04.06.20

Lankford, Durbin to HHS, Ensure Rural Hospitals Have Help During Coronavirus Response

OKLAHOMA CITY, OK – Senators James Lankford (R-OK) and Richard Durbin (D-IL) urged Department of Health and Human Services (HHS) Secretary Alex Azar to ensure rural hospitals have the needed support to respond to the COVID-19 pandemic and maintain financial stability to continue serving their communities. The Senators highlighted the $100 billion in new funding appropriated by Congress to health care providers in the Coronavirus Aid, Relief, and Economic Security (CARES) Act and emphasized the importance of ensuring rural hospitals can access these funds. The Senators also highlighted their bipartisan Rural Hospital Closure Relief Act, and urged Secretary Azar’s support for their legislation. The bill would support financially vulnerable rural hospitals facing risk of closure by updating Medicare’s “Critical Access Hospital” (CAH) designation so more rural hospitals can qualify for this financial lifeline and continue to serve their communities with quality, affordable healthcare services. 

“To date, our rural hospitals have thankfully borne relatively less of the brunt of treating patients with COVID-19 than urban academic hospitals and other large providers. However, this is likely to change in the coming weeks as the transmission of the virus shifts. Further, rural hospitals have been forced to cancel surgeries, restrict outpatient services, expand surge staffing, acquire additional protective equipment, and construct triage structures,” wrote Lankford and Durbin. “Our bipartisan legislation would provide stability to the most financially vulnerable hospitals in Illinois, Oklahoma, and across the nation by allowing them to convert to Critical Access Hospital status.”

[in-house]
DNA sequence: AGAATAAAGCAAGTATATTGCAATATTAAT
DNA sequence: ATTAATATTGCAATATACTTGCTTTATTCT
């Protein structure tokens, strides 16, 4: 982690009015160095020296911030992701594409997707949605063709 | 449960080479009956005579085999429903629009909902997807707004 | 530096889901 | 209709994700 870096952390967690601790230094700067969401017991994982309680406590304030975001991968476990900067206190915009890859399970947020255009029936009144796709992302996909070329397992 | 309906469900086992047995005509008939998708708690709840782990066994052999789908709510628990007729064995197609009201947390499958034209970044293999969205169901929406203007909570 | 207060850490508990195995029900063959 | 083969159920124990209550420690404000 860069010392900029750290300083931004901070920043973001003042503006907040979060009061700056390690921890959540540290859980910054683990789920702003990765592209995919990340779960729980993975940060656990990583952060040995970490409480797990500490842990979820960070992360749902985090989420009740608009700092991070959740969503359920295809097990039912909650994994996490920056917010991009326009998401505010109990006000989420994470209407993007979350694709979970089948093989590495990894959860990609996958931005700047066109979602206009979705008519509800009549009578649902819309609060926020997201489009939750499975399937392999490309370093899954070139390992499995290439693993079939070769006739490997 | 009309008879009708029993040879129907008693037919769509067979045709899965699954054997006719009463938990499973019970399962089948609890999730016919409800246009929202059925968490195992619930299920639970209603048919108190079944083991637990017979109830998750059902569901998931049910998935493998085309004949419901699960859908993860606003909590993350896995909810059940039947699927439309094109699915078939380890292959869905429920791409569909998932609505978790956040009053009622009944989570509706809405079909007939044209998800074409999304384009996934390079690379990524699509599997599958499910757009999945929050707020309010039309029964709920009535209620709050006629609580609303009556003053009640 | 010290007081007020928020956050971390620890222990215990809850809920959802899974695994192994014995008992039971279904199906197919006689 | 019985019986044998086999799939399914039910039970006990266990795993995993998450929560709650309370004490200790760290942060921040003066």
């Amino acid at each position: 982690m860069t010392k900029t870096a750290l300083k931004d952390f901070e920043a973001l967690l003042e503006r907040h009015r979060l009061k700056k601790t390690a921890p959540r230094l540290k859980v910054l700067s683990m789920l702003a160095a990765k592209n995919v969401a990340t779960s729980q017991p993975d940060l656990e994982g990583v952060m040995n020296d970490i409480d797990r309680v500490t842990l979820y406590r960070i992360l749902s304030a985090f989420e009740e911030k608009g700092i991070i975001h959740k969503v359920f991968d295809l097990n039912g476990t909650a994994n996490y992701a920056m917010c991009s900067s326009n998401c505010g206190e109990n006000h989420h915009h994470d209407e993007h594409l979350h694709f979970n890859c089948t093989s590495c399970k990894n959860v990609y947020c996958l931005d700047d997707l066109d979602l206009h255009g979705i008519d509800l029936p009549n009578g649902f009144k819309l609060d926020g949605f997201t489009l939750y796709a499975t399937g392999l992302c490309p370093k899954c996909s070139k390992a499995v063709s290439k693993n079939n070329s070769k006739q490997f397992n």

Small hospitals are the backbone of rural communities and often the largest employers, yet more than 120 rural hospitals have closed nationwide in the past decade with many more hospitals operating with negative margins.

The CARES Act, which was signed into law on March 27, established a $100 billion fund to provide direct, emergency funding to meet the immediate needs of front-line hospitals and health providers. The CARES Act also sought to recognize the short-term challenges of rural hospitals by increasing Medicare reimbursements for COVID-19 treatments and expanding the Medicare Accelerated Payments program to enable Critical Access Hospitals and other rural hospitals to request advance, lump payments.

Under CAH status, hospitals are paid a higher Medicare rate101 percent of their actual costs, rather than set rates per service, as long as they have fewer than 25 inpatient beds; are located 35 miles from other hospitals; maintain patient length of stays less than 96 hours; and offer 24/7 emergency care. 

The Rural Hospital Closure Relief Act, introduced by Durbin, Lankford and Representatives Adam Kinzinger (R-IL-16) and Dave Loebsack (D-IA-02), would support rural hospitals by providing flexibility around the 35-mile distance requirement and enabling states to certify a hospital as a “necessary provider” in order to obtain CAH designation. This authority ended in 2006, but the bill would re-open this financial lifeline for certain rural hospitals that serve a low-income community, are located in a health professional shortage area, and that have operated with negative margins for multiple years. 

Full text of today’s letter is available here and below: